Building A Darkroom On A Shoe String Budget

Posted on

Developing your own film and prints is one of the many fun parts of being a photographer as well as a great way to have some quiet time expanding your photographic skills. There’s something to be said about a door that literally cannot be opened and the impact of having no interruptions can have on your work. Unfortunately, few people have access to a local darkroom, so the best alternative for developing your own prints is to create a darkroom at home.

The Location Really Does Matter

Garages, sheds, basements and extra rooms are all great places to have a darkroom. Just remember before choosing a location that you’ll need access to running water and that the chemicals are hazardous and smelly. Additionally, since the room you choose will have to be completely sealed of light, it’s a good idea to choose a room with no windows that you don’t mind removing from normal life – once you make a room a darkroom it’s not going to serve as anything else. That’s why sheds or basements are common darkroom locations because they can be used just for that purpose and have running water and electricity. You can also set up a darkroom in an unused bathroom however this might be a bit cramped.

The Must-Have Darkroom Supplies

Most darkroom supplies are rather basic and won’t cost you much to get started. Excluding whatever it takes to lightproof the room you use, you can get by with the following:

* 3 Trays big enough for 8×10 paper
* 3 Sets of tongs
* Chemicals (see below)
* Enlarger and timer (see below)
* Easel
* Darkroom light

The only expensive things you need are the enlarger, which you fortunately only need to purchase once, and the chemicals, which will need to be refreshed now and again. You can buy a photo enlarger for around $200 and a basic timer for about $150 or you can search online for some used equipment.

The chemicals are a bit more complicated. You can get most chemicals in either powder or liquid form. Powders are easier to store but will require mixing and sometimes can become airborne, while liquids are a little easier to deal with but take up more space and are often more expensive.

At a minimum, you’ll need to buy some developer, fixer and some stop bath. It’s a good idea to buy small quantities, or if using a powder only mix small amounts at a time, as the chemicals will go bad over time. You’ll also want to keep the chemicals in the dark in plastic bottles as glass can easily break when you’re working in the dark. A darkroom light will help you see while working with your paper but please know that a darkroom light can still ruin undeveloped film so only develop your film in complete darkness.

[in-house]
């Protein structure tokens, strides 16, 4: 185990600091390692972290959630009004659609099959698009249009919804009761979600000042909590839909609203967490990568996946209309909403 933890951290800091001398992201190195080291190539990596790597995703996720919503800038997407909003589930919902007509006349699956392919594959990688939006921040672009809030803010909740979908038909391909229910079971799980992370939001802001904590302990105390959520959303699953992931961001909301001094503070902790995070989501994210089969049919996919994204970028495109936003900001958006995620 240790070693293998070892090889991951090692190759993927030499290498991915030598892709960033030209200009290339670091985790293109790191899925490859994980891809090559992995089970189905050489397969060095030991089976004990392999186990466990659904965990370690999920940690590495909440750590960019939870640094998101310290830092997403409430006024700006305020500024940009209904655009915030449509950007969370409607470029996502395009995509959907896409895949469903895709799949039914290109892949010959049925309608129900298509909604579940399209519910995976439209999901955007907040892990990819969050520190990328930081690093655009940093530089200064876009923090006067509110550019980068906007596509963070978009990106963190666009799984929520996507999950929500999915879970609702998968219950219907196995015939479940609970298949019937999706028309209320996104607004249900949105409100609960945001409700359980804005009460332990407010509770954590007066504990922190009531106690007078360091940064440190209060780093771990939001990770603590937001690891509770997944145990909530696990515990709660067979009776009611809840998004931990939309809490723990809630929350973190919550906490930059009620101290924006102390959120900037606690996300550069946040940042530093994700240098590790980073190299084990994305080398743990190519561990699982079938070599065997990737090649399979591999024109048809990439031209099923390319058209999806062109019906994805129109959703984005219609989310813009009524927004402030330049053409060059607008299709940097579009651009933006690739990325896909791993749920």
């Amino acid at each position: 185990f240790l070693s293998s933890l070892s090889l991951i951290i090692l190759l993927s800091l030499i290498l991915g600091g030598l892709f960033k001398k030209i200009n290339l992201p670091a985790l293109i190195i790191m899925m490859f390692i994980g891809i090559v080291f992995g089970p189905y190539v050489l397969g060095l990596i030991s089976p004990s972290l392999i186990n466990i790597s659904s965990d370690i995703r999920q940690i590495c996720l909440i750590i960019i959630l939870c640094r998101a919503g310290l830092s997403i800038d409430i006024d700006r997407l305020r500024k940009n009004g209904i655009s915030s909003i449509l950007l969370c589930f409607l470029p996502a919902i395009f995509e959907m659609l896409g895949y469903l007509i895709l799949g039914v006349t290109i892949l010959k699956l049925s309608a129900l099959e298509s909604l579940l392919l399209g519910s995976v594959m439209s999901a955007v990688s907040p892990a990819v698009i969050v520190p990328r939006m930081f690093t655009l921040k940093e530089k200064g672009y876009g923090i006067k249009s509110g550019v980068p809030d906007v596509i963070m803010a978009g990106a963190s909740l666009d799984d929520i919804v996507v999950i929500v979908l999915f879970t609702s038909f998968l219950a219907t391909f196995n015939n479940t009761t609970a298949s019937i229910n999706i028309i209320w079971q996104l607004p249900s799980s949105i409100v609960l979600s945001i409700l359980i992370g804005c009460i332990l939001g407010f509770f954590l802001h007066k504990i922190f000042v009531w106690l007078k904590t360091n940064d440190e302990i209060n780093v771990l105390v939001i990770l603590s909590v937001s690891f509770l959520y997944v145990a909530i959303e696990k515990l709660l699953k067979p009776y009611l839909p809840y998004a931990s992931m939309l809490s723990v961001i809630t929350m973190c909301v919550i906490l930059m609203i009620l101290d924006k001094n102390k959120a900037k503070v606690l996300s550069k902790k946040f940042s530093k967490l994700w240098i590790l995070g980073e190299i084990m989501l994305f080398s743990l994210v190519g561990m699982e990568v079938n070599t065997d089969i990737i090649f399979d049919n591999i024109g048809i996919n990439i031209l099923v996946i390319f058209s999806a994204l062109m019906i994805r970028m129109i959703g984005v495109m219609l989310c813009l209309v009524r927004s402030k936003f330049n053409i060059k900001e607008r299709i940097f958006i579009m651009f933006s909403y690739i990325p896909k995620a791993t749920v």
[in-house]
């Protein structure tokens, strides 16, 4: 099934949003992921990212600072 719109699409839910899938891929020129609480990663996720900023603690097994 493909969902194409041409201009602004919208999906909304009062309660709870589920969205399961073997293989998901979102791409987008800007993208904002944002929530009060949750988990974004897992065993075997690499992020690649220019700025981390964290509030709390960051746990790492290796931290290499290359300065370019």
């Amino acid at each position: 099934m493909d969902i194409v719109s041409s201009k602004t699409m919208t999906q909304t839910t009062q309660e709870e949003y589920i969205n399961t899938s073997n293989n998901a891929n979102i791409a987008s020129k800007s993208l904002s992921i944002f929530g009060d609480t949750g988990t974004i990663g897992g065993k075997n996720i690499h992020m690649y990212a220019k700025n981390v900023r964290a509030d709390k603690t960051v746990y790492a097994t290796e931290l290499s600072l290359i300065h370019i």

How to Set Up Your Darkroom

Once you have the chemicals sorted and all of your supplies in order, you’re good to go. The best darkroom layout will have a dry side and a wet side – do your cutting and enlarging on a workbench or table, then have another bench or table with your developer, stop bath, and fixer laid out and ready to go. If you have the budget, it’s best if you can have a special darkroom sink that is “always running, always full” so you can make sure that your prints are fully clean from chemicals. You may also want to consider adding a lock to the door to prevent accidental door openings while your working. However if you lock the door, just make sure that you can easily open it from inside in case of an emergency.

Once you have all of the supplies you need, you can really set up your darkroom in any place that’s protected from light. Just find a setup that works for you and before long, you’ll be developing and printing your images and will be proud to tell your friends you did it all from the comfort of your own darkroom!